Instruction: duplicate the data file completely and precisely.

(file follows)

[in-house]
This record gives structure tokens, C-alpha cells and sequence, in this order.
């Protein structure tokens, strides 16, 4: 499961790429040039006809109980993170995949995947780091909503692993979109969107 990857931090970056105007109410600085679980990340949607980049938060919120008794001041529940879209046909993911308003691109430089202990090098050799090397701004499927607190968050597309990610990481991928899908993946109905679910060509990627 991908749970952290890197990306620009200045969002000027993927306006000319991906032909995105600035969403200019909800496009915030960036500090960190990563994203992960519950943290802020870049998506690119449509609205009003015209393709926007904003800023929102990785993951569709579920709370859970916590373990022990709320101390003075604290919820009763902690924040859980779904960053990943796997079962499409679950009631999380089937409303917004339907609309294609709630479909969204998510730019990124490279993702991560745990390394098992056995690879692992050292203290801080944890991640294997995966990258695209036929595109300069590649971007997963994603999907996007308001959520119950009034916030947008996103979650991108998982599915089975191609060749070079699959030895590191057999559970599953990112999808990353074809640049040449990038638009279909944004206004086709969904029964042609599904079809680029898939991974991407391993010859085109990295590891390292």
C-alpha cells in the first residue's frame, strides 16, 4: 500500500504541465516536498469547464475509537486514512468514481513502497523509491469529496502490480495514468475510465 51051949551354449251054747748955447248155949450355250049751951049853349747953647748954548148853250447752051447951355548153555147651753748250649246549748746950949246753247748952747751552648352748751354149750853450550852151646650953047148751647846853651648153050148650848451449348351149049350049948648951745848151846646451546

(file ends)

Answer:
[in-house]
This record gives structure tokens, C-alpha cells and sequence, in this order.
């Protein structure tokens, strides 16, 4: 499961790429040039006809109980993170995949995947780091909503692993979109969107 990857931090970056105007109410600085679980990340949607980049938060919120008794001041529940879209046909993911308003691109430089202990090098050799090397701004499927607190968050597309990610990481991928899908993946109905679910060509990627 991908749970952290890197990306620009200045969002000027993927306006000319991906032909995105600035969403200019909800496009915030960036500090960190990563994203992960519950943290802020870049998506690119449509609205009003015209393709926007904003800023929102990785993951569709579920709370859970916590373990022990709320101390003075604290919820009763902690924040859980779904960053990943796997079962499409679950009631999380089937409303917004339907609309294609709630479909969204998510730019990124490279993702991560745990390394098992056995690879692992050292203290801080944890991640294997995966990258695209036929595109300069590649971007997963994603999907996007308001959520119950009034916030947008996103979650991108998982599915089975191609060749070079699959030895590191057999559970599953990112999808990353074809640049040449990038638009279909944004206004086709969904029964042609599904079809680029898939991974991407391993010859085109990295590891390292």
C-alpha cells in the first residue's frame, strides 16, 4: 500500500504541465516536498469547464475509537486514512468514481513502497523509491469529496502490480495514468475510465 51051949551354449251054747748955447248155949450355250049751951049853349747953647748954548148853250447752051447951355548153555147651753748250649246549748746950949246753247748952747751552648352748751354149750853450550852151646650953047148751647846853651648153050148650848451449348351149049350049948648951745848151846646451546